The market research organisation found 16% of 16-to-24-year-olds living in shared accommodation still had parents or guardians cooking for them. Just 27% of young people cooked from scratch most days, compared to 54% of those aged over 55.
“Our research reveals some relatively discouraging attitudes which 16-24s harbour towards cooking, which could be having a detrimental effect on their diet,” said Alex Beckett, global food and drink analyst at Mintel. “In particular, 16-24s are the least likely to have a confident and valued perception of cooking, and they are the most likely group to perceive cooking as stressful.”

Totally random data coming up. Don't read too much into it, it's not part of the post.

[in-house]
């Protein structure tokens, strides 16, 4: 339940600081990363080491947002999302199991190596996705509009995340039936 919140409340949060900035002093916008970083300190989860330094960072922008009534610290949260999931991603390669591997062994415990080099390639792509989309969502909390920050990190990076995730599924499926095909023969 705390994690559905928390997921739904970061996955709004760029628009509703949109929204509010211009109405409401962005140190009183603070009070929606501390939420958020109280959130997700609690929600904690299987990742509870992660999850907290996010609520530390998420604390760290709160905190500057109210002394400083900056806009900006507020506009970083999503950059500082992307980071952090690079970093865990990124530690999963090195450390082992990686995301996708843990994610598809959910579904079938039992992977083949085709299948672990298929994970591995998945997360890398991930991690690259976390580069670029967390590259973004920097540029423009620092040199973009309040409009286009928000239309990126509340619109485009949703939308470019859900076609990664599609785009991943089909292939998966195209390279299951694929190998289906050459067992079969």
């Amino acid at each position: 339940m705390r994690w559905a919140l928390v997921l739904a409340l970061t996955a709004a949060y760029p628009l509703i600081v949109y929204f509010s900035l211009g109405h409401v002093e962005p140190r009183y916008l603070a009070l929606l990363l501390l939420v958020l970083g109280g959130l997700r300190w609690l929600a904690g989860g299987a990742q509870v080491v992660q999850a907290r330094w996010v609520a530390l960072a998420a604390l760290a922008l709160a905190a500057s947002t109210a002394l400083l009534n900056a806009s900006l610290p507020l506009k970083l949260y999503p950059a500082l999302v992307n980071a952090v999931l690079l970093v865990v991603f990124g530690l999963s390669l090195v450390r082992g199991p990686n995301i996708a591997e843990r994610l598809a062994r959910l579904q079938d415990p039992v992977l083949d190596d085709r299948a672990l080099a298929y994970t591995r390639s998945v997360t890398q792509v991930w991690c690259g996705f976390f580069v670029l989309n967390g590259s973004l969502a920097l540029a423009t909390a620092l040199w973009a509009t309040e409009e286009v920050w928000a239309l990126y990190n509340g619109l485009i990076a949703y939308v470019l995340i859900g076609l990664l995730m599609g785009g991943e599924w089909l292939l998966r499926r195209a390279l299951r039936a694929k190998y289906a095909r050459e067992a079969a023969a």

What do young people eat?
The market researcher found that young people often relied on prepared foods, like ready meals, pizza or soup, with 68% of those aged 16-24 eating such foods more than once a week.
Mintel found that only 30% of those in this age bracket said they felt confident in the kitchen, compared to 39% of UK adults as a whole. Sixteen per cent said they found cooking stressful, compared to 11% of UK adults on average.
“Considering obesity rates in the UK are climbing, and this country has the highest rate of childhood obesity in Western Europe, the need to encourage young adults to cook and eat healthily is perhaps imperative,” said Beckett.
Under the UK government’s new proposals, children will be taught how to put together balanced meals and basic cooking skills from the age of eight.
However, Mintel also found that British people across all ages were generally enthusiastic about cooking, with about one in three (34%) saying they found cooking relaxing, and 19% saying they liked to experiment with new recipes at the weekend.